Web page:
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South Korea proposes high-level talks with North
[SEOUL] South Korea Tuesday proposed high-level talks with Pyongyang on January 9, after the North's leader Kim Jong-Un called for better relations and said his country might attend the Winter Olympics in the South.
Mr Kim used his annual New Year address to warn he has a "nuclear button" on his table, but sweetened his remarks by expressing an interest in dialogue and taking part in the Pyeongchang Games next month.
South Korea's unification minister Cho Myoung-Gyon told a press conference that Seoul was "reiterating our willingness to hold talks with the North at any time and place in any form".
"The government proposes to hold high-level government talks with North Korea on January 9 at the Peace House in Panmunjom," Mr Cho said, referring to a truce village on the border between the two Koreas.
"We hope that the South and North can sit face to face and discuss the participation of the North Korean delegation at the Pyeongchang Games as well as other issues of mutual interest for the improvement of inter-Korean ties." The news comes after North Korea has rattled the international community in recent months with multiple missile launches and its sixth and most powerful nuclear test - purportedly of a hydrogen bomb.
It has shrugged off a raft of new sanctions and heightened rhetoric from Washington as it drives forward with its weapons programme, which it says is for defence against US aggression.
But US President Donald Trump said Tuesday that sanctions and other pressure were beginning to have a "big impact" on the North, citing leader Kim Jong-Un's offer of talks with the South.
"Perhaps that is good news, perhaps not - we will see!" he said on his Twitter account.
The Koreas, divided by a Demilitarised Zone since the end of the 1950-53 Korean War, last held high-level talks in 2015 to try to ease tensions.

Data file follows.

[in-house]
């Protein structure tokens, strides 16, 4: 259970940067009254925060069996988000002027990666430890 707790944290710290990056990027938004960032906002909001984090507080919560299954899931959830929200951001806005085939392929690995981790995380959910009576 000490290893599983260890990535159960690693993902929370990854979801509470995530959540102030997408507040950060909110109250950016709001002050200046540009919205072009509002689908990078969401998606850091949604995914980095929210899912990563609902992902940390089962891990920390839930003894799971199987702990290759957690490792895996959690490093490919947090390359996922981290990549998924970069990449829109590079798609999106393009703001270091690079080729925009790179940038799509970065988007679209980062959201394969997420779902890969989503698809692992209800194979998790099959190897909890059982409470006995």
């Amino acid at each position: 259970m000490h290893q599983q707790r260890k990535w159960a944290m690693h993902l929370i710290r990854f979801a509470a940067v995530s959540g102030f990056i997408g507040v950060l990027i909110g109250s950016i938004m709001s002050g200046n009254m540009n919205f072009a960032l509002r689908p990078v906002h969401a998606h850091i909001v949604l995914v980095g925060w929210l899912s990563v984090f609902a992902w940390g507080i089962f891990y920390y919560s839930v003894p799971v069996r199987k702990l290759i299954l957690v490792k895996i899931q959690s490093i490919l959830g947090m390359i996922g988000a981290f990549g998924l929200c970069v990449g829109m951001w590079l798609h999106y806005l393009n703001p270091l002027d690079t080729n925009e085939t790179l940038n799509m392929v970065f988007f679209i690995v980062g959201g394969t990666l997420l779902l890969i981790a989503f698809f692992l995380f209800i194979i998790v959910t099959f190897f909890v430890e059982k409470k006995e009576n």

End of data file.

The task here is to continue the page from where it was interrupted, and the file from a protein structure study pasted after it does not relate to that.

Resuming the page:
Those talks failed to reach an agreement.
"Just the fact that they are meeting will be meaningful because it signals an attempt on both sides to improve relations," said Koh Yu-Hwan, a political science professor at Dongguk University.
But once they sit down, the North could put Seoul in a difficult position by making unacceptable demands such as an end to its annual joint military drills with the United States, Mr Koh added.
"What North Korea is trying to do is re-establish its relations as a nuclear state (with Seoul). The South's dilemma is whether we can accept that." South Korean President Moon Jae-In, who has long favoured engagement to ease tensions with the North, earlier Tuesday welcomed Mr Kim's suggestion of an opportunity for dialogue.
However, he indicated that improvements in ties must go hand in hand with steps towards denuclearisation of the North.
Mr Kim's comments on Monday were the first indication of North Korea's willingness to take part in the Winter Games from February 9-25.
Mr Moon called them a "positive response" to Seoul's hopes that the Pyeongchang Olympics would be a "groundbreaking opportunity for peace" and urged officials to come up with measures to realise the North's participation.
Beijing, Pyongyang's main ally, welcomed developments.
"We support the two sides in taking advantage of this opportunity to make concrete efforts to improve bilateral ties... and realise the denuclearisation of the peninsula," said Chinese foreign ministry spokesman Geng Shuang.
Washington considers China key to a resolution of the crisis and has asked Beijing to do more to rein in Pyongyang.
While China has supported UN Security Council sanctions against North Korea, it has proposed a freeze-for-freeze approach under which the US would stop military drills in South Korea and the North would halt its weapons programmes.
But the idea has been rejected by Washington and Seoul, and Pyongyang insists it will continue its nuclear and missile projects.
In his speech Monday the North's leader said the Olympics could provide a reason for officials from the neighbours "to meet in the near future".
"Since we are compatriots of the same blood as south Koreans, it is natural for us to share their pleasure over the auspicious event and help them," Mr Kim said in his address.
The main venues for the Games are just 80km from the heavily fortified border with North Korea and the build-up to the event has been overshadowed by the nuclear weapons standoff.
But Seoul and the Games' organisers are keen for the North to take part, and analysts say its participation at Pyeongchang is likely given Kim's remarks about sending a delegation there.